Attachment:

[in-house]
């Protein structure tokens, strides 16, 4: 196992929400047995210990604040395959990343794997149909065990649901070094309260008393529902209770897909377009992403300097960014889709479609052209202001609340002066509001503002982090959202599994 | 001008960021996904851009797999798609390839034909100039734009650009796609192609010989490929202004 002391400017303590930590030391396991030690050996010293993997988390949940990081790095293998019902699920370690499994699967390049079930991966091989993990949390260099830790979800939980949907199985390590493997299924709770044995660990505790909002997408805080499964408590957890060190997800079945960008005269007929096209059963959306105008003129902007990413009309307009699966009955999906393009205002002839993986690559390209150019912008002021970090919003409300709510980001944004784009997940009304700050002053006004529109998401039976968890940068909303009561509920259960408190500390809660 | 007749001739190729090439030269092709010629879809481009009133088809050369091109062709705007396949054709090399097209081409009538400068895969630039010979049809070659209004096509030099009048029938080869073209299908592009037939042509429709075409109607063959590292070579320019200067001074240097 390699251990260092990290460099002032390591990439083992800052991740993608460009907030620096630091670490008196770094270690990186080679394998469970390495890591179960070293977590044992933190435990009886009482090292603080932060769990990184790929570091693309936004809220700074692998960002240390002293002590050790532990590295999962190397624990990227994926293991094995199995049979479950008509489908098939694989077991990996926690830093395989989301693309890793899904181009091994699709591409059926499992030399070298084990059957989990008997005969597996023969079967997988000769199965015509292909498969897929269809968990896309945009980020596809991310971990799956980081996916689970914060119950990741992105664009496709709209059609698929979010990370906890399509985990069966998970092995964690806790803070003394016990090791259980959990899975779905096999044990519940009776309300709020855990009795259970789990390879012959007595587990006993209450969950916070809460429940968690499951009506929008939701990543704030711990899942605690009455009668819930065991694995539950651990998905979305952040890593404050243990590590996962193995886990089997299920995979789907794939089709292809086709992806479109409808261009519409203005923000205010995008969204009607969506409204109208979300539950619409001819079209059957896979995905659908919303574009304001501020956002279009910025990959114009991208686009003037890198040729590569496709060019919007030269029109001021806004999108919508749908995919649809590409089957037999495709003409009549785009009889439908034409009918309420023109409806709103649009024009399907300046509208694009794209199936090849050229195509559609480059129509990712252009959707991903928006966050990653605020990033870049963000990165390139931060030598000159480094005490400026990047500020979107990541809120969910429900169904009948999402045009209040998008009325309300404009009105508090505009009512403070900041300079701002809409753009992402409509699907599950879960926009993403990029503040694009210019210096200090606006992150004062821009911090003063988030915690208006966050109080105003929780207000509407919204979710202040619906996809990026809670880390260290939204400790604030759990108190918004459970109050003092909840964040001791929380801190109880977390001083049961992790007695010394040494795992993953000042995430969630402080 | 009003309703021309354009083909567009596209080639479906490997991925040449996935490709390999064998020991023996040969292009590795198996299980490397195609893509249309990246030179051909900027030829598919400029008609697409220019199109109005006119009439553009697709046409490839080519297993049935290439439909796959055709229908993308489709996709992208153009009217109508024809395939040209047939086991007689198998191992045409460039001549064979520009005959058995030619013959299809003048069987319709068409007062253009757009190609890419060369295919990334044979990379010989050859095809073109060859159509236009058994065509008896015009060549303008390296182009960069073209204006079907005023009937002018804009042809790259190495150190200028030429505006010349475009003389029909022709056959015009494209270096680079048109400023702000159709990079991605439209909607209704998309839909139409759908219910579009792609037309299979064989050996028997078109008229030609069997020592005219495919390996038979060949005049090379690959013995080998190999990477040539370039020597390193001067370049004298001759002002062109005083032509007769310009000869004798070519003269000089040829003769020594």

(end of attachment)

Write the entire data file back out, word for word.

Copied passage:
[in-house]
């Protein structure tokens, strides 16, 4: 196992929400047995210990604040395959990343794997149909065990649901070094309260008393529902209770897909377009992403300097960014889709479609052209202001609340002066509001503002982090959202599994 | 001008960021996904851009797999798609390839034909100039734009650009796609192609010989490929202004 002391400017303590930590030391396991030690050996010293993997988390949940990081790095293998019902699920370690499994699967390049079930991966091989993990949390260099830790979800939980949907199985390590493997299924709770044995660990505790909002997408805080499964408590957890060190997800079945960008005269007929096209059963959306105008003129902007990413009309307009699966009955999906393009205002002839993986690559390209150019912008002021970090919003409300709510980001944004784009997940009304700050002053006004529109998401039976968890940068909303009561509920259960408190500390809660 | 007749001739190729090439030269092709010629879809481009009133088809050369091109062709705007396949054709090399097209081409009538400068895969630039010979049809070659209004096509030099009048029938080869073209299908592009037939042509429709075409109607063959590292070579320019200067001074240097 390699251990260092990290460099002032390591990439083992800052991740993608460009907030620096630091670490008196770094270690990186080679394998469970390495890591179960070293977590044992933190435990009886009482090292603080932060769990990184790929570091693309936004809220700074692998960002240390002293002590050790532990590295999962190397624990990227994926293991094995199995049979479950008509489908098939694989077991990996926690830093395989989301693309890793899904181009091994699709591409059926499992030399070298084990059957989990008997005969597996023969079967997988000769199965015509292909498969897929269809968990896309945009980020596809991310971990799956980081996916689970914060119950990741992105664009496709709209059609698929979010990370906890399509985990069966998970092995964690806790803070003394016990090791259980959990899975779905096999044990519940009776309300709020855990009795259970789990390879012959007595587990006993209450969950916070809460429940968690499951009506929008939701990543704030711990899942605690009455009668819930065991694995539950651990998905979305952040890593404050243990590590996962193995886990089997299920995979789907794939089709292809086709992806479109409808261009519409203005923000205010995008969204009607969506409204109208979300539950619409001819079209059957896979995905659908919303574009304001501020956002279009910025990959114009991208686009003037890198040729590569496709060019919007030269029109001021806004999108919508749908995919649809590409089957037999495709003409009549785009009889439908034409009918309420023109409806709103649009024009399907300046509208694009794209199936090849050229195509559609480059129509990712252009959707991903928006966050990653605020990033870049963000990165390139931060030598000159480094005490400026990047500020979107990541809120969910429900169904009948999402045009209040998008009325309300404009009105508090505009009512403070900041300079701002809409753009992402409509699907599950879960926009993403990029503040694009210019210096200090606006992150004062821009911090003063988030915690208006966050109080105003929780207000509407919204979710202040619906996809990026809670880390260290939204400790604030759990108190918004459970109050003092909840964040001791929380801190109880977390001083049961992790007695010394040494795992993953000042995430969630402080 | 009003309703021309354009083909567009596209080639479906490997991925040449996935490709390999064998020991023996040969292009590795198996299980490397195609893509249309990246030179051909900027030829598919400029008609697409220019199109109005006119009439553009697709046409490839080519297993049935290439439909796959055709229908993308489709996709992208153009009217109508024809395939040209047939086991007689198998191992045409460039001549064979520009005959058995030619013959299809003048069987319709068409007062253009757009190609890419060369295919990334044979990379010989050859095809073109060859159509236009058994065509008896015009060549303008390296182009960069073209204006079907005023009937002018804009042809790259190495150190200028030429505006010349475009003389029909022709056959015009494209270096680079048109400023702000159709990079991605439209909607209704998309839909139409759908219910579009792609037309299979064989050996028997078109008229030609069997020592005219495919390996038979060949005049090379690959013995080998190999990477040539370039020597390193001067370049004298001759002002062109005083032509007769310009000869004798070519003269000089040829003769020594």